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Employment Relations Changes

16 September 2004

Unintended Consequences From Rushing Through Employment Relations Changes

The latest version of the Employment Relations Law Reform Bill reflects some significant change from the first version as a result of the normal Select Committee process. The commentary explaining the changes alone stretches to 20 pages.

Paul Winter CEO of EMA Central says, “We are very concerned that government does not intend to consult further on these very significant and detailed changes because of a self imposed deadline that the new legislation must commence on 1 December 2004”.

The recent introduction of the Holidays Act is a classic example of why important and significant changes should not be rushed through like this. The Holidays Act came in on the 1st of April this year, and already amendments are being made to correct unintended consequences arising out of a similar process of change by a Select Committee without further consultation.

These unintended consequences could have been avoided if there had been a further consultation process before the new Act was put in place. EMA Central believes that the redrafted Employment Relations law Reform Bill contains similar unintended consequences and here are some examples identified by one of our Managing Consultants Angela Walker.

Does government really intend that every time a rest home or hospital has to employ a casual for a day to cover a caregiver or nurse who is sick, they will have to draw up a new employment agreement for that casual – every single time the casual comes back? This is what the fixed term provisions will require under the current wording in our view.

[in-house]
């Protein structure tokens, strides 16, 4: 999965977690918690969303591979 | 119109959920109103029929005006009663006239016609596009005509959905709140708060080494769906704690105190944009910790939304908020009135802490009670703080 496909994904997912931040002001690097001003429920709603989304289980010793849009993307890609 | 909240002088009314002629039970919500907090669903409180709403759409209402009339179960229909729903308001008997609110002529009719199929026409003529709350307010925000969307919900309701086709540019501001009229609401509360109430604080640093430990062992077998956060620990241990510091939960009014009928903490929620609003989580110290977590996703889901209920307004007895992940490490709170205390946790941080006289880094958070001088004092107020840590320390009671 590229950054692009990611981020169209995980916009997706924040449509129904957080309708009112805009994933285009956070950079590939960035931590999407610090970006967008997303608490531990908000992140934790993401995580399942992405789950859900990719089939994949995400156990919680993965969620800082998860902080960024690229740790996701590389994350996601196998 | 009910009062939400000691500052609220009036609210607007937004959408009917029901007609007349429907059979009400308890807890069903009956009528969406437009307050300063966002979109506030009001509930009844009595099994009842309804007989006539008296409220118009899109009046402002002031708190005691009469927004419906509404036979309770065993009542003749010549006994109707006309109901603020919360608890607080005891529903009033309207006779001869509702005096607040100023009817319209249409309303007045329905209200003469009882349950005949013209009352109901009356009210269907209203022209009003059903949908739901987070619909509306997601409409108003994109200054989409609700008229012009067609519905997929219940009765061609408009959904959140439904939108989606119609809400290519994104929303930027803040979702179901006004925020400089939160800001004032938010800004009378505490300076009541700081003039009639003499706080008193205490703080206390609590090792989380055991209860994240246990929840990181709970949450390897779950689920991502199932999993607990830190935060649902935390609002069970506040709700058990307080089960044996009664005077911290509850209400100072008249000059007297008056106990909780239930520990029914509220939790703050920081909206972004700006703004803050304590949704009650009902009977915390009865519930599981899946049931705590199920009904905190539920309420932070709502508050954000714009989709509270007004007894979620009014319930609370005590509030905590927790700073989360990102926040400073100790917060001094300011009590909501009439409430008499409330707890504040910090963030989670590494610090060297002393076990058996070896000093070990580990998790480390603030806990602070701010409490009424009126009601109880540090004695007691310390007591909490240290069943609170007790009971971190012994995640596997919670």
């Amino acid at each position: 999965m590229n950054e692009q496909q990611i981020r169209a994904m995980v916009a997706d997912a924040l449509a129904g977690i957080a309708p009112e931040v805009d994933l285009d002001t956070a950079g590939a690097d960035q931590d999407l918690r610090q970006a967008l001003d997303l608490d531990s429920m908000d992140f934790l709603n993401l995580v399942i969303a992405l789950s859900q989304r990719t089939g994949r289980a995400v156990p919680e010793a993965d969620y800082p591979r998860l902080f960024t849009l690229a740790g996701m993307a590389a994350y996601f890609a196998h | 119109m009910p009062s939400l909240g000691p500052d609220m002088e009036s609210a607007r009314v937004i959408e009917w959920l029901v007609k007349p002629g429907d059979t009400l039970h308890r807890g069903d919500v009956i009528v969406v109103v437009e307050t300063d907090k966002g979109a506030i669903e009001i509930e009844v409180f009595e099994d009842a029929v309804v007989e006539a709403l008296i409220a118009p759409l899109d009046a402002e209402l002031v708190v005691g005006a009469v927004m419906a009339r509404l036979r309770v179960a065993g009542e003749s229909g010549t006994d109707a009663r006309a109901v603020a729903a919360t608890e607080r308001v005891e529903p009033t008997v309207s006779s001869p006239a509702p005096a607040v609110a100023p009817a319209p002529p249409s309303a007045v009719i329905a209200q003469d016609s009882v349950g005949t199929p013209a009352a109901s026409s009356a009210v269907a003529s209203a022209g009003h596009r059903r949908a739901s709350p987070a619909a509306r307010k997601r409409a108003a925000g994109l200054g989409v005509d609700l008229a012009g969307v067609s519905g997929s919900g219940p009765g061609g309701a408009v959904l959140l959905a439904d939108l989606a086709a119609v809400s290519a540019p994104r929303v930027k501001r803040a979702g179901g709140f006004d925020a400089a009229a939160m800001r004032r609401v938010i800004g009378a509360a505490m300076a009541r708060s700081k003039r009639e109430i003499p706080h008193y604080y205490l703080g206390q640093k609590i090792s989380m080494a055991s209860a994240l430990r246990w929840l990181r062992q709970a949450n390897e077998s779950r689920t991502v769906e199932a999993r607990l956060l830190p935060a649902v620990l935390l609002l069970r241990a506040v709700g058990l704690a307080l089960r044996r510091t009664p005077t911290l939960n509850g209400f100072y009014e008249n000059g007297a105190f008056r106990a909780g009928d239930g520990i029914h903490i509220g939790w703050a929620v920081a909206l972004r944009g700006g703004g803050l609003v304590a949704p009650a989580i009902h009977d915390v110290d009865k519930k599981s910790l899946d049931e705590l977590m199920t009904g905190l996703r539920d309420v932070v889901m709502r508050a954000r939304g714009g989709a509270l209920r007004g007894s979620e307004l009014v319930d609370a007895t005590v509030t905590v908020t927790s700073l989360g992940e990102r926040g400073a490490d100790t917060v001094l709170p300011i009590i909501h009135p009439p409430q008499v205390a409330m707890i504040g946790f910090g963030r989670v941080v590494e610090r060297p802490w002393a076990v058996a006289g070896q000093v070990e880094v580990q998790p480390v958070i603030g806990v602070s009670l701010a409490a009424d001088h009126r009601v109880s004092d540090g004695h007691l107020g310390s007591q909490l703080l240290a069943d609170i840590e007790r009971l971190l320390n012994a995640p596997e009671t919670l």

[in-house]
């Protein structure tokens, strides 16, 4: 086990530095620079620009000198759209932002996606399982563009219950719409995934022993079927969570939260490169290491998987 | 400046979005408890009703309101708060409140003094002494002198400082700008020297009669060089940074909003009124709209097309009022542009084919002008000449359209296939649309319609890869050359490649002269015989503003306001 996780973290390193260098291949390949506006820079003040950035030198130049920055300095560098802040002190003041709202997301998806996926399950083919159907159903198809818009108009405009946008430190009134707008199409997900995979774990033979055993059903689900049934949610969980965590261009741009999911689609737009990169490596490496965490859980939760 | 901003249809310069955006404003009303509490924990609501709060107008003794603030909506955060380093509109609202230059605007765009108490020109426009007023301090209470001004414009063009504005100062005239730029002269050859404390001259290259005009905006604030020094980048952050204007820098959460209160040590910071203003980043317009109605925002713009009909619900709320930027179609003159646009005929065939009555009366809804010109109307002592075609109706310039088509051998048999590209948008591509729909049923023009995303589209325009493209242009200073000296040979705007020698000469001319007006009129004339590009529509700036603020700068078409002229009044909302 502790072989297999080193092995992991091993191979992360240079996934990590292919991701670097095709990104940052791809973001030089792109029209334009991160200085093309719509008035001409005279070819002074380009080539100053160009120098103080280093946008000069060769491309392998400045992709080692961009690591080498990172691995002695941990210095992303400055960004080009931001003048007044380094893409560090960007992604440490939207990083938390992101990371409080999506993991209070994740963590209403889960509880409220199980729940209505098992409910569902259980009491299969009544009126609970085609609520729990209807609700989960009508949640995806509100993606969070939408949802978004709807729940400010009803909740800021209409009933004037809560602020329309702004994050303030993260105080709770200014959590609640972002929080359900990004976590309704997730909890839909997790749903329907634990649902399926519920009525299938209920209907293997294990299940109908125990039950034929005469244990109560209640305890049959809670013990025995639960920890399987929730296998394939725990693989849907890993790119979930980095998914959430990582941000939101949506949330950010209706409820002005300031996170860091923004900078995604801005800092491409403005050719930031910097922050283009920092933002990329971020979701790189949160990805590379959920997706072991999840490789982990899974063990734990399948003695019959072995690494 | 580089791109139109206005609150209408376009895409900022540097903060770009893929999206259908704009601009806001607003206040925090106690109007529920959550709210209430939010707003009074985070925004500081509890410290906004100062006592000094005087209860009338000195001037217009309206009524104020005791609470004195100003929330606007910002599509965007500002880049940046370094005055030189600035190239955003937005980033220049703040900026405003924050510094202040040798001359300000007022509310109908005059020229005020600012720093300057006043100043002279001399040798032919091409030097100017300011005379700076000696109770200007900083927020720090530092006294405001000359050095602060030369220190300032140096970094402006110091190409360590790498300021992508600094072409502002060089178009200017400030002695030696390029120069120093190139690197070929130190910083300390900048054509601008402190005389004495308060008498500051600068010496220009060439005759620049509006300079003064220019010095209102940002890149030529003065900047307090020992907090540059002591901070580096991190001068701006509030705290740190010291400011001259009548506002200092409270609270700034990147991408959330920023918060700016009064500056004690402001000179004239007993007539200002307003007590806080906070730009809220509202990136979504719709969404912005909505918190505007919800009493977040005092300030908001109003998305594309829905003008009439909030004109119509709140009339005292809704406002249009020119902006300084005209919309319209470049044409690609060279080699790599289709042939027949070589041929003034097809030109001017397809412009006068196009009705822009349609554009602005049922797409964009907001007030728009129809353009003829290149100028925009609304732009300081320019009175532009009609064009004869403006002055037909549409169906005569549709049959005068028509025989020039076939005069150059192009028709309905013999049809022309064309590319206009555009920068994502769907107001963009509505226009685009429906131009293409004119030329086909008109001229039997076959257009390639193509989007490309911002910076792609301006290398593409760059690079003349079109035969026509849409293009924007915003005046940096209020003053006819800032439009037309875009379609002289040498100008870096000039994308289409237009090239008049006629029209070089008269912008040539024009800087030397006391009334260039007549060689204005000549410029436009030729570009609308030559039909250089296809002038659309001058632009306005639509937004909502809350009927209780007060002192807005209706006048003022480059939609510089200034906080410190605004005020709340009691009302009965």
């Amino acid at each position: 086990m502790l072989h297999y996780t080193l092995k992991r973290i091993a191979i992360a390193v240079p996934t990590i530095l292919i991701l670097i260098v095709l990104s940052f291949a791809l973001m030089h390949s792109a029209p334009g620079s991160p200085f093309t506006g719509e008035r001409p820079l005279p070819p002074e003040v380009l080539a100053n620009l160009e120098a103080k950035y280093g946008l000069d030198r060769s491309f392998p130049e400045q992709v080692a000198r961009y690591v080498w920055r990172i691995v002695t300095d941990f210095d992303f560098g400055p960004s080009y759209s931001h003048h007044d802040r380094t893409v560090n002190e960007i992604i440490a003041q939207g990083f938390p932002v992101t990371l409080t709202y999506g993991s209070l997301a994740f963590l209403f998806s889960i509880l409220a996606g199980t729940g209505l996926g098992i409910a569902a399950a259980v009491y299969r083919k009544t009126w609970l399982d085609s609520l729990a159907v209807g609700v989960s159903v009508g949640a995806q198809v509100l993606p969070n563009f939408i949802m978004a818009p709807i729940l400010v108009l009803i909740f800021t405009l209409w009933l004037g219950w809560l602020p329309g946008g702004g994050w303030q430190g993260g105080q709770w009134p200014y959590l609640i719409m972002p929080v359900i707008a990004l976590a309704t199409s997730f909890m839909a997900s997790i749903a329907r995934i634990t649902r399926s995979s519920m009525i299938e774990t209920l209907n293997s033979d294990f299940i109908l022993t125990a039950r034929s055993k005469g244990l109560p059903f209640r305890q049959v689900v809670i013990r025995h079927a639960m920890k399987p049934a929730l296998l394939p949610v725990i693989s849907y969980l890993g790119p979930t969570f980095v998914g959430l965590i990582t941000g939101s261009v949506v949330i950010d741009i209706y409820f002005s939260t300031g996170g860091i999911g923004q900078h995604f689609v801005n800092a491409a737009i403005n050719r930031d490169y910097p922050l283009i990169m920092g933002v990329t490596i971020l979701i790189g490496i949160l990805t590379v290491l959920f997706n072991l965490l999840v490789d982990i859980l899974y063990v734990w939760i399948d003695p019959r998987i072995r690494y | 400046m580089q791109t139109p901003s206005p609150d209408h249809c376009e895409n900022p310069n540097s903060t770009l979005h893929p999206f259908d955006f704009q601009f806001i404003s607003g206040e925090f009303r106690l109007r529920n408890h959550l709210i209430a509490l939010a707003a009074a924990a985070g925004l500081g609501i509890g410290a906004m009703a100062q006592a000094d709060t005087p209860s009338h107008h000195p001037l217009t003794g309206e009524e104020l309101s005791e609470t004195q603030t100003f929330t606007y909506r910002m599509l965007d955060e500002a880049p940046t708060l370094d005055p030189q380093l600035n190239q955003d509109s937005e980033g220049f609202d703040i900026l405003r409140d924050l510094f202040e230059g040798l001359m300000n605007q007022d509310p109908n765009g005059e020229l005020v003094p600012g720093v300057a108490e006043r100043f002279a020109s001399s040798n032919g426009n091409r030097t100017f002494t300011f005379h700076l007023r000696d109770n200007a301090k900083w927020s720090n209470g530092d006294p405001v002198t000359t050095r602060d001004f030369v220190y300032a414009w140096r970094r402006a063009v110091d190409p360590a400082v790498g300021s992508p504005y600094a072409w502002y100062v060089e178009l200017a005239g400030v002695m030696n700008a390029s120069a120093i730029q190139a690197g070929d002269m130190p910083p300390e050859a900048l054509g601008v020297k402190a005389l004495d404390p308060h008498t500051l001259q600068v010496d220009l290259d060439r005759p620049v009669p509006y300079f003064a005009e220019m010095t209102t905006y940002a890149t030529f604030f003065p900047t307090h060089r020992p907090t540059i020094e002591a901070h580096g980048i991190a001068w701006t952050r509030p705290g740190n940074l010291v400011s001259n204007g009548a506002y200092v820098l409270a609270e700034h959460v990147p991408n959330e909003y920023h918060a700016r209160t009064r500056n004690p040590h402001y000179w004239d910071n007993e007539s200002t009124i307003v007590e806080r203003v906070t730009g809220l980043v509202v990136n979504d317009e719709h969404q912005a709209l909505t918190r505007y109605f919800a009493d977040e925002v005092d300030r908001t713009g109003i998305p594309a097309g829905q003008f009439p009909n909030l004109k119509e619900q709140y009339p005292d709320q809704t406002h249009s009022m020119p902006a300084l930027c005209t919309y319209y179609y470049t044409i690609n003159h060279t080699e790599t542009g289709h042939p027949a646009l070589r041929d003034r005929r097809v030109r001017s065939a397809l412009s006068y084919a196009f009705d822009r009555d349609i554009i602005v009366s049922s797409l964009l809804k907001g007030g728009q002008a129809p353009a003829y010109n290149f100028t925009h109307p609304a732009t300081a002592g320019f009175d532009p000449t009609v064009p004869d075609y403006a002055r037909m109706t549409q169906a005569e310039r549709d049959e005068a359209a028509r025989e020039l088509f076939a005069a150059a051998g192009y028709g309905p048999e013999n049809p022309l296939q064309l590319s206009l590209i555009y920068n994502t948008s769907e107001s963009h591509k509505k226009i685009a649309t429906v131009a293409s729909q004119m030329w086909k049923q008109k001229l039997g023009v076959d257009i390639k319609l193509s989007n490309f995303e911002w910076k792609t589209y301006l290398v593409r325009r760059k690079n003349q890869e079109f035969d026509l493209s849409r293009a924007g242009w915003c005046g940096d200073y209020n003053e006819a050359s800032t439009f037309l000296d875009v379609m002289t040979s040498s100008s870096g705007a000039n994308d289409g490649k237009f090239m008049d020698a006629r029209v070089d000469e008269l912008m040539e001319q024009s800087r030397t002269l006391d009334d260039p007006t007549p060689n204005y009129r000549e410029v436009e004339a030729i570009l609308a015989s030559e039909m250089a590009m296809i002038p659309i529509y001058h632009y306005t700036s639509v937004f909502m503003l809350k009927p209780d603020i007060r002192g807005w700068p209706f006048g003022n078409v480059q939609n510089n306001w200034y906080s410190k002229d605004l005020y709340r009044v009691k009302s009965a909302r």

Is it intended that if a business stops contracting out its cleaning because of shoddy work and decides to employ cleaners in-house instead, the business will not only have to take on those cleaners that were doing the shoddy job, but will have to become a party to the cleaning contractor's collective agreement as well? Including being tied in to a multi employer collective agreement?

Does government really think it is a good idea that a contractor who knows they are going to lose their contract can put up the rights, negotiate a huge redundancy deal for their staff, and then pass the whole lot on to their unsuspecting successor – who had no idea about those costs when they put in a bid for the job?

Has government considered that the new pass on provisions would mean that anything agreed or accepted as part of a collective agreement being negotiated, can not be "passed on" to non union staff if there is any possibility it could be regarded as having the effect of undermining that collective bargaining? How will undermining bargaining be tested – the numbers of union members falling? Technically, these provisions mean that employers might need to discuss with a union what the non members are being offered – or be restrained from offering the same deal for fear of falling foul of the new provisions.

“Government, please slow down and be sure these complex changes are really worded to achieve your intentions and don’t cause unexpected consequences”, requests Mr. Winter.

ENDS

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